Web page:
We made it to Bora Bora. This will be our last stop in French Polynesia. There is a funny saying, I went to Bora Bora and left poorer poorer. And, this adage is justly due. This place is the world’s ultimate tourist’s trap. Personally, I think the real purpose of Bora Bora’s place in our world is to establish the absolute maximum amount of money a tourist is willing to pay for anything.
Bora Bora has targeted itself as a tourism destination from the USA. The goal is to separate Americans from their money as quickly and as much as possible. Few Europeans come here. They have discovered the Seychelles and the Maldives in the Indian Ocean. To fly here from the EU would be a very long flight. They have much closer alternatives.
Hotels here are crazy stupid expensive. Some of those fancy huts over the water can EASILY run you upward of US$3,000 per night. Ouch! I wonder if people realize they can get an entire house on Tahiti (or Bora Bora for that matter), with a personal chef and housekeeper for much less than this. But for whatever reason, people find the hut on the water appealing and are willing to pay through the nose for the experience.
I forget the news site, but a little while ago when I was surfing local news in Tahiti, I came across an article about how upsetting it was a Bora Bora hotel was now no longer the most expensive resort in the world. The prize to separate people and their money has since gone elsewhere. Sorry, I don’t recall all the details of the story as to where. But regardless, I came away from the article thinking the Bora Bora property was going to have a price increase in the near future.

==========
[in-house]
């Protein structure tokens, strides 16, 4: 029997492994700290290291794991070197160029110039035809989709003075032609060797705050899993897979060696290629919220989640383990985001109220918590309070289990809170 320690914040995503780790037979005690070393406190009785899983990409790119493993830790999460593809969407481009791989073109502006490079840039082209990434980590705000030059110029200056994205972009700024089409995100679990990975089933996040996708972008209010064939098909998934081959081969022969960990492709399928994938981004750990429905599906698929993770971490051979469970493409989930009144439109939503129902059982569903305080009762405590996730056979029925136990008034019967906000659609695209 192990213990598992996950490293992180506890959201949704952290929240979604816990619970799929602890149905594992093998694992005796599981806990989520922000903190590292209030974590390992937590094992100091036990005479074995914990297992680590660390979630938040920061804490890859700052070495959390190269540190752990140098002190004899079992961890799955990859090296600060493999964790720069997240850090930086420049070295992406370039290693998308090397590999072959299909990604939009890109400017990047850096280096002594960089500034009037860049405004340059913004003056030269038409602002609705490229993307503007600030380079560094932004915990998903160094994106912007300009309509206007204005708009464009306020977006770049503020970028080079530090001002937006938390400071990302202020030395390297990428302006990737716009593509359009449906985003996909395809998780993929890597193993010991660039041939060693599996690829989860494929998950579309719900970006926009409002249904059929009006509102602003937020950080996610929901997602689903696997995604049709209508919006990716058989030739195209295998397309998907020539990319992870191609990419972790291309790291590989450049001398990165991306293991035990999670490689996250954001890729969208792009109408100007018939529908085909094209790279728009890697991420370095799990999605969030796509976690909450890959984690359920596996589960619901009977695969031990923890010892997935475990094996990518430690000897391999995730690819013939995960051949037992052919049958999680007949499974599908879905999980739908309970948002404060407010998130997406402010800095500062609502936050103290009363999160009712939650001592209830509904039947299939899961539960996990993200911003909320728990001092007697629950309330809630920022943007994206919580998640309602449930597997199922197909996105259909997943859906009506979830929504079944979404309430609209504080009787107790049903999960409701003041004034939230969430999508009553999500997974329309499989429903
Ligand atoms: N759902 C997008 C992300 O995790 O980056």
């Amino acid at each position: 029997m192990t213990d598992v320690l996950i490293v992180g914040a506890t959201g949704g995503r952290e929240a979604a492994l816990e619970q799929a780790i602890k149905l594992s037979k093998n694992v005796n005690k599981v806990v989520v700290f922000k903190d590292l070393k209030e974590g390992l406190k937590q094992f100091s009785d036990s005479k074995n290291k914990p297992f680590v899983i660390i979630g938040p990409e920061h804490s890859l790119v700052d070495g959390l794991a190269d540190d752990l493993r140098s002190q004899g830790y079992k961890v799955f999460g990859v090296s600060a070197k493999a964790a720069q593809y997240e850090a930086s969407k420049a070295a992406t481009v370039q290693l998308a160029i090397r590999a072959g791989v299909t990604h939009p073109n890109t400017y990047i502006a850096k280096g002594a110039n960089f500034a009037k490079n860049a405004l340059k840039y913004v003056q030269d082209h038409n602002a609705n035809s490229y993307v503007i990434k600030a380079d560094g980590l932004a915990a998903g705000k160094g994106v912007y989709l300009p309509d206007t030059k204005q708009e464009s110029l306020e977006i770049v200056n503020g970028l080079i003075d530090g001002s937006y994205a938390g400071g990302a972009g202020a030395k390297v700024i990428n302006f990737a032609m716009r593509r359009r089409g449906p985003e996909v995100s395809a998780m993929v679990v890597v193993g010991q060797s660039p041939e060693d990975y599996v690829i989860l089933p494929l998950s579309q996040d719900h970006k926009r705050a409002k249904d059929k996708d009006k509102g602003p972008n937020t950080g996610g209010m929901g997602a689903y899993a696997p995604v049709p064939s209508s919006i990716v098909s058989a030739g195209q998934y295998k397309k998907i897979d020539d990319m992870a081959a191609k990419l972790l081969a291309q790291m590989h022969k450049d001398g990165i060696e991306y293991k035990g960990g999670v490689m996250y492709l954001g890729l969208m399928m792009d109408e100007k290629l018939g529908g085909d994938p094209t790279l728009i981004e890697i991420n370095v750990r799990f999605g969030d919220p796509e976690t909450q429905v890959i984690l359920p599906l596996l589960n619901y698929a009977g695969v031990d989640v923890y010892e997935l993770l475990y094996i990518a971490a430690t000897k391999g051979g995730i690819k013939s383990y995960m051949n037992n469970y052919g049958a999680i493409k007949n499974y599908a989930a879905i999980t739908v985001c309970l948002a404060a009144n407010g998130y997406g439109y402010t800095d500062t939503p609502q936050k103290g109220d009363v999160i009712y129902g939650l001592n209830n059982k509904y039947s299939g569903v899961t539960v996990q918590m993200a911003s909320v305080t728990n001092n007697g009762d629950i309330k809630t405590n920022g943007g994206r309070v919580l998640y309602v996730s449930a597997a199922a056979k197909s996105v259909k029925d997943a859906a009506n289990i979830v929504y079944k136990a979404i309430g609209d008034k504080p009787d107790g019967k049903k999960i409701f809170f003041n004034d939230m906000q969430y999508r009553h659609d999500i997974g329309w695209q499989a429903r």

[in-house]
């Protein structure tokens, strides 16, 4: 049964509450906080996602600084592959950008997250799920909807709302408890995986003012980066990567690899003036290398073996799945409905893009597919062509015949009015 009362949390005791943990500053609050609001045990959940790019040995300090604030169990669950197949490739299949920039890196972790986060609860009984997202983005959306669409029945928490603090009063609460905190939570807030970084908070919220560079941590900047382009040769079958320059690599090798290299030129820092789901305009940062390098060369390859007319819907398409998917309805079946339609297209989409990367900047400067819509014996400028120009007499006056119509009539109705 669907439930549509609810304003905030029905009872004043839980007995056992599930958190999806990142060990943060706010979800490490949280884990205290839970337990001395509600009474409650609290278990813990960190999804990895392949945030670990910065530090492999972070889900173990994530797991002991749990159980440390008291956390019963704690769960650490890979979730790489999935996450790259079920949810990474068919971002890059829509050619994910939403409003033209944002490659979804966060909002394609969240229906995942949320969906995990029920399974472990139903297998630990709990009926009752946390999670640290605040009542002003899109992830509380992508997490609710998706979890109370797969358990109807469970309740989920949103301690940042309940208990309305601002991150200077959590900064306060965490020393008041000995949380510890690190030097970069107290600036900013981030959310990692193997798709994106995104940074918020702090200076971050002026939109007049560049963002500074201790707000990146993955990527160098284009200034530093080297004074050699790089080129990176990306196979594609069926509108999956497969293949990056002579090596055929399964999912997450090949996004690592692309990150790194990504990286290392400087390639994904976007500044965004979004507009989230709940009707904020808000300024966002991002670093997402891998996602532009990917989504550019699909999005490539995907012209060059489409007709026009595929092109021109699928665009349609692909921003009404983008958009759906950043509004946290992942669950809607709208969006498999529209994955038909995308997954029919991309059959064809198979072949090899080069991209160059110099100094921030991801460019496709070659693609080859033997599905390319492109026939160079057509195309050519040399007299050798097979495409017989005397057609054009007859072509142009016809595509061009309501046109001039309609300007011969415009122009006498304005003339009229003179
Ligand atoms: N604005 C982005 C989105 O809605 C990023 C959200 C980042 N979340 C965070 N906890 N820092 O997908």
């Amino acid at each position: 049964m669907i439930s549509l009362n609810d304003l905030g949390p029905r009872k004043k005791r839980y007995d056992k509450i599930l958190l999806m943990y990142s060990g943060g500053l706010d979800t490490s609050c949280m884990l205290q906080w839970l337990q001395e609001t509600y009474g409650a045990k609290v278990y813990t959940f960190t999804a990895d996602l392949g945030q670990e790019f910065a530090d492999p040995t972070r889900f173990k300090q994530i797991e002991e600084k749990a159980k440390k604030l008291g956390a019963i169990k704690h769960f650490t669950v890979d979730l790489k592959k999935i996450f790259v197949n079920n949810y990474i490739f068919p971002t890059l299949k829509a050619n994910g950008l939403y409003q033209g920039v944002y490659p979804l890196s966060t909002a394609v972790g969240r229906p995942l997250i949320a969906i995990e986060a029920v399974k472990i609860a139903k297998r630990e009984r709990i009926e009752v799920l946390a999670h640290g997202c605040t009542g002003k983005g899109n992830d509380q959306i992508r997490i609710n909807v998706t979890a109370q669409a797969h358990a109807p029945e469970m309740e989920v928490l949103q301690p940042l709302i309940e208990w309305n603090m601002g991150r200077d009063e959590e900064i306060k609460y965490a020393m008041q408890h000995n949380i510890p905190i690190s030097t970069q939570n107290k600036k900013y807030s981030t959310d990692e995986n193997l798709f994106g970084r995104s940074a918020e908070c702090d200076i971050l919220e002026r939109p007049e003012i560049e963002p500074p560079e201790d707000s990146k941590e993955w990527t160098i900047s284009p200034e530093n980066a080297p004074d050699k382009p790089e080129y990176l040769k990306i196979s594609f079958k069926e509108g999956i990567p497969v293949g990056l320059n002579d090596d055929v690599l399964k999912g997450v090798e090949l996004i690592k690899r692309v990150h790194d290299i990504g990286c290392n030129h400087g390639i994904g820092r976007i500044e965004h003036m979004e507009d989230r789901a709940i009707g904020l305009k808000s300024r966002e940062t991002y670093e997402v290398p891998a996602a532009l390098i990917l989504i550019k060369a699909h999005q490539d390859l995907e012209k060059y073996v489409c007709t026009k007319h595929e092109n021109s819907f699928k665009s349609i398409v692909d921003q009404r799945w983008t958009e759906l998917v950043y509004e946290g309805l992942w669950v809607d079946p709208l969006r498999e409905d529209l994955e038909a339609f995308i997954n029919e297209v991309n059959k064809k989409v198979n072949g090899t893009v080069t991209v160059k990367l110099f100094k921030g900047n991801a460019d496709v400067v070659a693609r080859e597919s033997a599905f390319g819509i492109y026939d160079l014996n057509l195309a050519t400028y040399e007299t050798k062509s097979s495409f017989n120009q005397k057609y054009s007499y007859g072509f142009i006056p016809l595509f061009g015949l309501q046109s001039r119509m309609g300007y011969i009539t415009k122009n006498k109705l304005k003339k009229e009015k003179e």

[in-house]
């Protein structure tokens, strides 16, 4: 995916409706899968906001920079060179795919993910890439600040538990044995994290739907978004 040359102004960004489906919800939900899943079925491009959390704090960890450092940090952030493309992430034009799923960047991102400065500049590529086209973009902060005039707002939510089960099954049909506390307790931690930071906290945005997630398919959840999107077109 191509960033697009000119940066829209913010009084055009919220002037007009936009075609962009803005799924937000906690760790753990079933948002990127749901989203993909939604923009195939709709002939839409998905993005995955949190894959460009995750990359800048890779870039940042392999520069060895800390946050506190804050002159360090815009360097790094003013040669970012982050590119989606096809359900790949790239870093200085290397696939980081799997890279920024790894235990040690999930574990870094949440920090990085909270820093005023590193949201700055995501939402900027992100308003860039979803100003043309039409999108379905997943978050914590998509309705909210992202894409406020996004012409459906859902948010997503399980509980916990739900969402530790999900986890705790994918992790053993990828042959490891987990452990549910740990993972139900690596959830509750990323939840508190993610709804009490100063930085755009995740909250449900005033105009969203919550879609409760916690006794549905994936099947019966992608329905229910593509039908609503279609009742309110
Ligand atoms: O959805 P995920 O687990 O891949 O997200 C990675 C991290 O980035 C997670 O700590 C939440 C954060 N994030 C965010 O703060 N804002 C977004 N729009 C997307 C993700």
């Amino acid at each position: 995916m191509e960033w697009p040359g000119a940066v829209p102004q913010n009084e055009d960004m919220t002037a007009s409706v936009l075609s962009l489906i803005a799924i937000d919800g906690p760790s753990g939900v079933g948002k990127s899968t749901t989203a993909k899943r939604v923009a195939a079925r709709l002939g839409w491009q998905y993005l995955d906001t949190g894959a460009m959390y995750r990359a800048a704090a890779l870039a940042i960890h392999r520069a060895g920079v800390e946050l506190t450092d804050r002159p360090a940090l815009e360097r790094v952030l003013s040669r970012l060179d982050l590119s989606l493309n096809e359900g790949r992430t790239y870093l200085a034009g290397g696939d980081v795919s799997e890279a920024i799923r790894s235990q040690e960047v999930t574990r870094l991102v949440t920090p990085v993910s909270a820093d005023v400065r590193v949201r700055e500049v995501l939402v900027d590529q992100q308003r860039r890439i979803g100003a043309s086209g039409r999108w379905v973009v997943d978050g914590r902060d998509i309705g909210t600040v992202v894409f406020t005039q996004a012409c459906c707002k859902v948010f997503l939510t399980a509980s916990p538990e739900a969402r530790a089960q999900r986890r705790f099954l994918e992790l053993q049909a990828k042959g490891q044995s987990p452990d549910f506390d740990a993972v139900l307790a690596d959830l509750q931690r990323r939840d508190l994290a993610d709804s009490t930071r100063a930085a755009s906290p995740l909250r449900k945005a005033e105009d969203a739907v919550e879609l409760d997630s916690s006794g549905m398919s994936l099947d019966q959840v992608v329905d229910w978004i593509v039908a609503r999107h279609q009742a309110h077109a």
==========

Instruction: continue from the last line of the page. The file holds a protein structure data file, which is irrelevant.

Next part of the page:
I was chatting with Cindy and made a comment wondering aloud how they managed to maintain insurance for the property. One cyclone and it’s game over. Bora Bora sits well within the cyclone belt and is most definitely not immune. So this begs the question: Do they have insurance? Then it dawned on me. Perhaps this is why the room rates are so high.
Factored into the business matrix might be a “shelf life” of the hotel calculated by an actuary regarding the number of years before it gets wiped off the map or needs a massive repair. It kind of makes sense when you think about it; the owners could be self-insured and pass the cost to the guests. Then after x years of escaping a pounding from a cyclone, the property has enough funds for a rebuild and the rest is gravy to the bottom line of the P&L.
Many of the reviews on travel sites have guest comments about the rooms appearing worn on the inside. This is partly due to Bora Bora being in the middle of nowhere. Ordering new bedside tables means importing them by ship from somewhere in the world, probably Asia. I imagine the replenishment or repair of interior items is a logistical nightmare. But, it might also be the owner of the hotel is just waiting for the next cyclone to hit and then does a complete renovation with the slush fund.
There is a Bora Bora Facebook tourist group page where people love to toss about their experiences in over the water bungalows. I discovered it when I was trying to find things to do in Bora Bora about a year ago. The short answer is, there isn’t very much. Other than the activities offered on the resorts and the touristy things like parasailing, jetskiing etc, the island is basically a support compound for all the massive resorts here.
When on the page one day, I laughed hard when the discussion revolved around how much booze a person could carry on their trip here so they could save money at their 5-star resort. I would think that saving twenty bucks on a bottle of booze would be the last thing to impact the Bora Bora vacation budget.